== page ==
Fitness Watches and Jewelry Wearables

Mira fitness tracker boosts ego, blasts laziness

Many fitness devices and trackers offer the same thing. They track activity and create graphs and charts to see progress. Few, however, really take on the motivation of a trainer in order to push users to do more.

Mira is the first wearable fitness device designed just for women. The tracker itself is small and black and either fits onto a stylish bracelet, clips onto clothing or fits in a pocket. With its accompanying smartphone app, it measures steps taken throughout the day along with other activities put in manually. In addition, it tracks food and water intake. Mira makes it easy to see activity and calories consumed per day all in one place.

Perhaps the most unique thing about this product, however, is the tips and tricks it provides, called boosts. These boosts can range from advising users to drink water when they get up in the morning to saying that sweat is really “fat crying”. Anyone using Mira can ask for a boost when they need it. At the end of the day, you can look through how you did in order to determine what to do more or less of.

All in all, Mira is a great product for women, or men too for that matter. Mira should be careful, however, not to fall into the Bic Pen for Her trap, making their product a caricature of what women really need. The boosts are borderline at best, some reminiscent of what a mean girl would say with a sneer, like the above crying fat comment. Even so, the intent behind the product is definitely good. One package including tracker, bracelet and app will cost backers $149 with an estimated delivery of January 2015. Mira is looking to raise $10,000 on Kickstarter.

Connected Objects Pets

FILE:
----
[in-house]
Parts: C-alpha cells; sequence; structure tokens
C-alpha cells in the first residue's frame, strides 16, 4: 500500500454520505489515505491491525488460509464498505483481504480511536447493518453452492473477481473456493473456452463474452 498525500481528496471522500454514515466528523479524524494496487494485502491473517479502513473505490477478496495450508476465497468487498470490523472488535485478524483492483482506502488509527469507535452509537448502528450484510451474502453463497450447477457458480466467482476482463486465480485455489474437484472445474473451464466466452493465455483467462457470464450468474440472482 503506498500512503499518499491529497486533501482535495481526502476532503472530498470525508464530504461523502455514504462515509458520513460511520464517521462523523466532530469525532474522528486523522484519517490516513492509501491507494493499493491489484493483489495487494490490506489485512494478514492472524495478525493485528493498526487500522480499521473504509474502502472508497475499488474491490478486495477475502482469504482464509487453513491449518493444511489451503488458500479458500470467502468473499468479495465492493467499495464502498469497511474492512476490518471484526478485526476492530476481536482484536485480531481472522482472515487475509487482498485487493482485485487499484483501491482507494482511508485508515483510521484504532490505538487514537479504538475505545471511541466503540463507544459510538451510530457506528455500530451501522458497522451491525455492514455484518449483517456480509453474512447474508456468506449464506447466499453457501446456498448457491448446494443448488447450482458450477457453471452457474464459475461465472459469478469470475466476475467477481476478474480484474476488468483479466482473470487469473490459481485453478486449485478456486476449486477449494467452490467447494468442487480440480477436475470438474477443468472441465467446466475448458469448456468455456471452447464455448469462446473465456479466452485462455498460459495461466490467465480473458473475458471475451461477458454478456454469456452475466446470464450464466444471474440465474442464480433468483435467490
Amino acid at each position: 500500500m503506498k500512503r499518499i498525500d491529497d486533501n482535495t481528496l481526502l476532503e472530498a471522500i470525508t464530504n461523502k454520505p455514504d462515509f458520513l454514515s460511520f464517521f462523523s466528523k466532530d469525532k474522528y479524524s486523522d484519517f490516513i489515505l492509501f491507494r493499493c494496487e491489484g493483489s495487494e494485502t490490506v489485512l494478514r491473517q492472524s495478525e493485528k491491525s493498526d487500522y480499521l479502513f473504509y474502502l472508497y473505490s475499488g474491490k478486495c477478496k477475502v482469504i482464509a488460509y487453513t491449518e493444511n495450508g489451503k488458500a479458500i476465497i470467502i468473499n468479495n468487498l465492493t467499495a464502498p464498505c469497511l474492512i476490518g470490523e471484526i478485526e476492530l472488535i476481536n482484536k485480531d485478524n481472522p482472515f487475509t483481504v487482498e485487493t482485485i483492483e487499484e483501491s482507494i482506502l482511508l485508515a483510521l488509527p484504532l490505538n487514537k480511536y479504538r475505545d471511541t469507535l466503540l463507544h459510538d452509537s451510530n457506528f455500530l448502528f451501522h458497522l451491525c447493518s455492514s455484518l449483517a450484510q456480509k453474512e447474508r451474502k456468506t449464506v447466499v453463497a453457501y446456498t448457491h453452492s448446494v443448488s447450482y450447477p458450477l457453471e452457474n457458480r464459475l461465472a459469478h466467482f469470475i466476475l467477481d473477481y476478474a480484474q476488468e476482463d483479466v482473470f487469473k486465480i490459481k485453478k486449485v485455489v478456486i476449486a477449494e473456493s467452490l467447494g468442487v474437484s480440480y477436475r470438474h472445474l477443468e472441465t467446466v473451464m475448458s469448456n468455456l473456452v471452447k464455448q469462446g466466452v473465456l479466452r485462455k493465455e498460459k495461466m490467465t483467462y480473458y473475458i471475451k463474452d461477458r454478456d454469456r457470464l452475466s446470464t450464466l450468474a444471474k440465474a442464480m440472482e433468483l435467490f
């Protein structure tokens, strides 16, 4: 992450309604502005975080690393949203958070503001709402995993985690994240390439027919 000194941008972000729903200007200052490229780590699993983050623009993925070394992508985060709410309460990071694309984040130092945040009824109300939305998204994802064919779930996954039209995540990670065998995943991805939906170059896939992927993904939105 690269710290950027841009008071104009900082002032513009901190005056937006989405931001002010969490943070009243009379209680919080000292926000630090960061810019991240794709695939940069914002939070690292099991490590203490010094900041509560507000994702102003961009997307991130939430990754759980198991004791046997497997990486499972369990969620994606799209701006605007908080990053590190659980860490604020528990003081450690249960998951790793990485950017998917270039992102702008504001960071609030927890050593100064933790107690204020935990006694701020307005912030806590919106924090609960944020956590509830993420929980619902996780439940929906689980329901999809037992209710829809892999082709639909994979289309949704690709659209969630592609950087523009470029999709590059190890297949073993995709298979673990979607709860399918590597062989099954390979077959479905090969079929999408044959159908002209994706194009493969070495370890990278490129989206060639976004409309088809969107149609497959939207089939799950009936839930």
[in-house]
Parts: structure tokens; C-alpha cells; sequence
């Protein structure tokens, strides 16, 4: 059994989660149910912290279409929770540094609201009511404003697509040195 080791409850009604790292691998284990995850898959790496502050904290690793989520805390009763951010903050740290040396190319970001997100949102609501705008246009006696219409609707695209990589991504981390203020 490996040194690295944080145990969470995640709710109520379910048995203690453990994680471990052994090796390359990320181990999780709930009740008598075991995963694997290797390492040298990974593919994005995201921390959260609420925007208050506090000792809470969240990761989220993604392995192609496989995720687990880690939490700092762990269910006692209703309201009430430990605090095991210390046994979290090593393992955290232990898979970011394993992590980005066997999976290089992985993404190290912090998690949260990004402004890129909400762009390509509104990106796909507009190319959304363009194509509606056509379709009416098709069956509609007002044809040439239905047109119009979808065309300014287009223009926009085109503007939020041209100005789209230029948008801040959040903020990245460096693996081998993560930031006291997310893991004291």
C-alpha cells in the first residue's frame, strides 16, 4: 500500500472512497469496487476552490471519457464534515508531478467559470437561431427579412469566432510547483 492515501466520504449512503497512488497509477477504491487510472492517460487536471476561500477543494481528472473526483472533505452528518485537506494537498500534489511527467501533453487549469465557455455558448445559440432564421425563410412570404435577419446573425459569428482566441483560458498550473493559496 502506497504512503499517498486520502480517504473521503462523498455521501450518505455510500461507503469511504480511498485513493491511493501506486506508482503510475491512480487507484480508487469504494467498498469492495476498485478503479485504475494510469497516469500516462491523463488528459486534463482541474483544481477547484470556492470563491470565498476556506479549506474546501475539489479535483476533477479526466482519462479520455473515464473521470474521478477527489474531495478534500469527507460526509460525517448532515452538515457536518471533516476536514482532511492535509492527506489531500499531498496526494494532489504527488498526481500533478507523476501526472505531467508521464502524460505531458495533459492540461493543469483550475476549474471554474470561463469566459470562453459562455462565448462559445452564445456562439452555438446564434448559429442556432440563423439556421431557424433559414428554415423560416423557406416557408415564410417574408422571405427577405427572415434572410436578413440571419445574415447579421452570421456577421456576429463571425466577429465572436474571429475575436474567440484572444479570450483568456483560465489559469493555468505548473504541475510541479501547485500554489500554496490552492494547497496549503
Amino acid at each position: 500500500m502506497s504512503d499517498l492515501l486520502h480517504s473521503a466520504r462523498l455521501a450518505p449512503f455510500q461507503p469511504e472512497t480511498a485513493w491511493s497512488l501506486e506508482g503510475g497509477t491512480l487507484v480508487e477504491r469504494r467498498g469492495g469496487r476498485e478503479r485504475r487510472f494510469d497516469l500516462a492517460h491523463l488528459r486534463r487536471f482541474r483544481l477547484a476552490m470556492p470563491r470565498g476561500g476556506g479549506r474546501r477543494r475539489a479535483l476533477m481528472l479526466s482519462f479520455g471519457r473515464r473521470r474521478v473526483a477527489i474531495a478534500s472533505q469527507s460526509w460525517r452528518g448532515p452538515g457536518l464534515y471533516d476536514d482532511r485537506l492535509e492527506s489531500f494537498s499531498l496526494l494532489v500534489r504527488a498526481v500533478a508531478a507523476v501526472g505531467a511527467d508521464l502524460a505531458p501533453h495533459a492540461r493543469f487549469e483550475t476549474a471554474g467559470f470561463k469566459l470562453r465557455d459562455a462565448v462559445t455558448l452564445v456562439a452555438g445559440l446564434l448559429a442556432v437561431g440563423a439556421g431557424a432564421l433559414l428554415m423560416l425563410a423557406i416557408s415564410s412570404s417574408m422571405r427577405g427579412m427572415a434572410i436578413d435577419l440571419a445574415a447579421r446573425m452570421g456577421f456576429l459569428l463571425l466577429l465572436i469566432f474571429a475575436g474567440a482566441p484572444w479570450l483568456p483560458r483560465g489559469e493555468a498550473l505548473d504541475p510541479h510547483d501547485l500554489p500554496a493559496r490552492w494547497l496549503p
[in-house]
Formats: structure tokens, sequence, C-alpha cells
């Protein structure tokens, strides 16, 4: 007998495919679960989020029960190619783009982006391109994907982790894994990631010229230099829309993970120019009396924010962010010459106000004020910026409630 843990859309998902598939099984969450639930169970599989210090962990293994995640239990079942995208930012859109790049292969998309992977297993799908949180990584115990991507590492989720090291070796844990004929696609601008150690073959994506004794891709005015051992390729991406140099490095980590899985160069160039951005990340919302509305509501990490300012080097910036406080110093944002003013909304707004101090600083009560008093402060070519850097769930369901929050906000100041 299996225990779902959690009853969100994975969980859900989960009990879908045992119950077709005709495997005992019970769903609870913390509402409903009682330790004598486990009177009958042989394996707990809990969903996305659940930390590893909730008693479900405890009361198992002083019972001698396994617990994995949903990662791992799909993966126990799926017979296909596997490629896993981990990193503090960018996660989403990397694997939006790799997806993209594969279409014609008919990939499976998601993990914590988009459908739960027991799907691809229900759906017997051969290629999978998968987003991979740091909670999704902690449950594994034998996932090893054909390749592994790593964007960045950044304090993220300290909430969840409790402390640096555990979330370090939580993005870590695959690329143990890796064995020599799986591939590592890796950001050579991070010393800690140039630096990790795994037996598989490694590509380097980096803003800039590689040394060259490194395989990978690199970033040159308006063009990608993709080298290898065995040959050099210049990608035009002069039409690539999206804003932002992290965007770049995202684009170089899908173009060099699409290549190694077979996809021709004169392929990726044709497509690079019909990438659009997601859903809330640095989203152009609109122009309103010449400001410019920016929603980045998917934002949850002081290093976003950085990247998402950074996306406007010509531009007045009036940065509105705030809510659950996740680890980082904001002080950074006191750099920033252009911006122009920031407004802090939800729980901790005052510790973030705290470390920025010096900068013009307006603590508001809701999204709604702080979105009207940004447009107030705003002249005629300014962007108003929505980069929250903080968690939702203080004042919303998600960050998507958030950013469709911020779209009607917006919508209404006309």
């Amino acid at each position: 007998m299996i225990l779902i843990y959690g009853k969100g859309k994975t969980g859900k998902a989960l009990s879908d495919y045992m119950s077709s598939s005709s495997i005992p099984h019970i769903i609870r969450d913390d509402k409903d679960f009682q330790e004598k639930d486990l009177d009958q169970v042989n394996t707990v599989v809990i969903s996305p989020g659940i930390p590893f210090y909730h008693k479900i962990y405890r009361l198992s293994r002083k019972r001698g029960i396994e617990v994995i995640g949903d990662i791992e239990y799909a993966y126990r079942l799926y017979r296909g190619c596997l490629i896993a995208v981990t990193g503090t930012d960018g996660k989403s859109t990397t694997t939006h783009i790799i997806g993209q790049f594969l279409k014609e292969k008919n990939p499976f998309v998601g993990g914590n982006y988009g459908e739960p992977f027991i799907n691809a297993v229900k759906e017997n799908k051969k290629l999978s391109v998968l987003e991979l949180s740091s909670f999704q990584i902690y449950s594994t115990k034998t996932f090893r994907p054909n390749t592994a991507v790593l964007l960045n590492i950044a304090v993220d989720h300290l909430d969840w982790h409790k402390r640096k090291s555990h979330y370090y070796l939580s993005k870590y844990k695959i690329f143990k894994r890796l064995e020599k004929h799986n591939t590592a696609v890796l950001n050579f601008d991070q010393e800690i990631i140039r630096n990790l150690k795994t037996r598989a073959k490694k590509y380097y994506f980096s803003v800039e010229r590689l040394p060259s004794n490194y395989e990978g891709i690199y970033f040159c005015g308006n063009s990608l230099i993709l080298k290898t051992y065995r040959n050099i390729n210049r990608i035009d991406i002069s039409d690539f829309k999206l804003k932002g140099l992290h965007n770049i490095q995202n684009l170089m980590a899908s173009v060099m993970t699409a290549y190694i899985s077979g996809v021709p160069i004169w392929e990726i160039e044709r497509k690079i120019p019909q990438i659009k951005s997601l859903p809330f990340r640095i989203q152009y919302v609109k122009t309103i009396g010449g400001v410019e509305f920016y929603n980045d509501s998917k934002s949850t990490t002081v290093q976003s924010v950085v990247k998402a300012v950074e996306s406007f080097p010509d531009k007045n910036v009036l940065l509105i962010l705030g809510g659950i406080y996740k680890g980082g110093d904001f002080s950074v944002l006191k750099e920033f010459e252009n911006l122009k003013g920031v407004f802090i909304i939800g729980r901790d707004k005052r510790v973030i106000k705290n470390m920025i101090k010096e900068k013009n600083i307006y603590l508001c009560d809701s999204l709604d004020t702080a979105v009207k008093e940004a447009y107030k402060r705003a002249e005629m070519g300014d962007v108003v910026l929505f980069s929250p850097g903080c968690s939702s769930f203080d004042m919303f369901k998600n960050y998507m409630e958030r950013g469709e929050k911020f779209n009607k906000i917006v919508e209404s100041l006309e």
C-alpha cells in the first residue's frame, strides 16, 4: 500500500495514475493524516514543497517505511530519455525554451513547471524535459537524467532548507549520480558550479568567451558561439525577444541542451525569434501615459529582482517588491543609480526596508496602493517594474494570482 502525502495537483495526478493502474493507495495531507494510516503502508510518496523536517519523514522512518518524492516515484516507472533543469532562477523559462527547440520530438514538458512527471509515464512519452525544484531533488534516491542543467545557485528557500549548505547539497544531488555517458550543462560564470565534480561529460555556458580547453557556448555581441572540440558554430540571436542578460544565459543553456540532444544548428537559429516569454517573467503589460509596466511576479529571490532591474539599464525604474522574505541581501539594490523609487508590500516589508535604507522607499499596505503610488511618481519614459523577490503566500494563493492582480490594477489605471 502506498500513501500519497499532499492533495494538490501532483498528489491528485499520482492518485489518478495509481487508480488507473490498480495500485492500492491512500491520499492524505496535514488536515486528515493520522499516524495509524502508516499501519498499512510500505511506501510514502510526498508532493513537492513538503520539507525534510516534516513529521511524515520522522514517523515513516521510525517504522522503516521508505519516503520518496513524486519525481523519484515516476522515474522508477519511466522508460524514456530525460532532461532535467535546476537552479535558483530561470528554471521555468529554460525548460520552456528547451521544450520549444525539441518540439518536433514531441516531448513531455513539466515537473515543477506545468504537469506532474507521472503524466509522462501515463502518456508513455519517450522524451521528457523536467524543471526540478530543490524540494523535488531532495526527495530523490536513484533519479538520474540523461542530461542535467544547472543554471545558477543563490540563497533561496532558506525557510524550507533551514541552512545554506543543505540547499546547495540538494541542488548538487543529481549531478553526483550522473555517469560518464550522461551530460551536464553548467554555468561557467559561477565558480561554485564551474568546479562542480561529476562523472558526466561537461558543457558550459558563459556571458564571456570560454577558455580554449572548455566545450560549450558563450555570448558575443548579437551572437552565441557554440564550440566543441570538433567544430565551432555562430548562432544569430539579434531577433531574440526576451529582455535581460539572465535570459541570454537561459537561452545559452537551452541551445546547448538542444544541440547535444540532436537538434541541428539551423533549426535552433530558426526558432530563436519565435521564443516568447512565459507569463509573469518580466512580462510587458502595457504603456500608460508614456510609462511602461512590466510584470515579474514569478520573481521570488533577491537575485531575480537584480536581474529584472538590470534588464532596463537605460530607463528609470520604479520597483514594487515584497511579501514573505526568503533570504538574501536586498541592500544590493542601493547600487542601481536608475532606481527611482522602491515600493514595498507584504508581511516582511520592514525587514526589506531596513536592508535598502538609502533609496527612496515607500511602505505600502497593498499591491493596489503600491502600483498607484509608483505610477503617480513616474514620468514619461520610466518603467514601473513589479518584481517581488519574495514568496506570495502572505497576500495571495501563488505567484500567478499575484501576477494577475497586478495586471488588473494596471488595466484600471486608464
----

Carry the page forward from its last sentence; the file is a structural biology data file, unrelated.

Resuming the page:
Pip pings pooches, passes on perpetuating perennial payments

One of our biggest worries concerning our four-legged friends is the possibility of them getting lost. Microchips work only 50% of the time, while Bluetooth trackers only function in a very limited range. Pip is combining a Bluetooth-capable receiver with a GPS and a CDMA radio in order to keep tabs on your pet’s paws no matter where they may wander off to.

Pip relieves the dread that comes along with a pet’s disappearance by simply being attached to a collar. It’s combination of utility interfaces with the PIP companion app to show a pet’s location with an accuracy of five feet. It also tracks activity as well, keeping you in the loop on the benefits of your pooch’s tail-chasing session. The device boasts a three month battery life because of its low-power mode when in safe areas, and with Kickstarter backers enjoying no fees for the lifetime of the product, Pip provides peace of mind outside of pet protection. International folk are out of luck though, due to its CDMA radio. In any case, Pip is going for a hefty $179 and is expected on doorsteps by June of 2015. The campaign is trying to raise $50,000 by mid-December 2014.